Billy Hayes, in his article on old fashioned values (Union-made, Socialist Review, September 2007), made a bet - that "some of the best organised workplaces where members are the strongest, would be the place where the modern 'Owens' are making their case for a better future..."
The RMT Metronet dispute involved a group of workers many of us knew nothing about before. When they were on strike last month we visited their picket line.
A worker in his twenties talked to us there and told us this was the first organised shop he had worked in. "It was weird, at first, to be called 'brother' - but not any more. It all makes sense now - we are brothers."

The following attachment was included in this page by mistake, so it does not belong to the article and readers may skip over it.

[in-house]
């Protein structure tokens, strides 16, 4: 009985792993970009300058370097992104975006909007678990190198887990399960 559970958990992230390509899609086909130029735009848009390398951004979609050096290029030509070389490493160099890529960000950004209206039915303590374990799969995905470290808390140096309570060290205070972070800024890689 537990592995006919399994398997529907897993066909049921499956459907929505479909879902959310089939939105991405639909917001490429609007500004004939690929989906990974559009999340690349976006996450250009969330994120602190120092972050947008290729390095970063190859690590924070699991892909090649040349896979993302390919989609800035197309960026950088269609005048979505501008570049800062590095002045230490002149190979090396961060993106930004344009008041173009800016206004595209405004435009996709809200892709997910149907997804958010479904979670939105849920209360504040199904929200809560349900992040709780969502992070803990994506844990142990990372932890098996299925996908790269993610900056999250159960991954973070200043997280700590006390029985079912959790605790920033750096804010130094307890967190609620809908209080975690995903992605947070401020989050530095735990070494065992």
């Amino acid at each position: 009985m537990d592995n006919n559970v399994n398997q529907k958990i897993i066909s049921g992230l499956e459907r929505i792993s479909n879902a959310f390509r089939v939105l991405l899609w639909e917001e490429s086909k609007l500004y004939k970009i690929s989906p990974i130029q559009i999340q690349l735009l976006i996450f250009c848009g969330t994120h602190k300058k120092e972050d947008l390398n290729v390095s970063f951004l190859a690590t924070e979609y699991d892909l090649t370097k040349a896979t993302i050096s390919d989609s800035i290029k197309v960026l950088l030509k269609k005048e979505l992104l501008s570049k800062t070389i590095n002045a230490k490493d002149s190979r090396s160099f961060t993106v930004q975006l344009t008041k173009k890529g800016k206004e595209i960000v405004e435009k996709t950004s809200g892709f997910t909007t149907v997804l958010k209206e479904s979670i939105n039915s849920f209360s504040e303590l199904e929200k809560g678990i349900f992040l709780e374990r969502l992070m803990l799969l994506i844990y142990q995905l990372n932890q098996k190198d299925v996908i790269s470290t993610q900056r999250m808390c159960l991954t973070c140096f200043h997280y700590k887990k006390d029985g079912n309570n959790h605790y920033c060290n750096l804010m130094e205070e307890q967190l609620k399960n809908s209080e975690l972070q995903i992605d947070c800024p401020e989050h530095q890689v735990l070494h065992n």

He went on to tell us that the steward hadn't just organised the engineers - he'd also argued for and recruited cleaning staff, security and other grades. And they knew that they had real power - that management couldn't run the trains without them.
As we listened to train movements (we couldn't see them), they worked out which ones were being put in the shed, which ones taking staff back to the depot.
The result is a group of workers who fight together, look out for each other and have learnt some basic truths about privatisation. Maybe some old values are coming back into fashion.
I think Billy has just won his bet.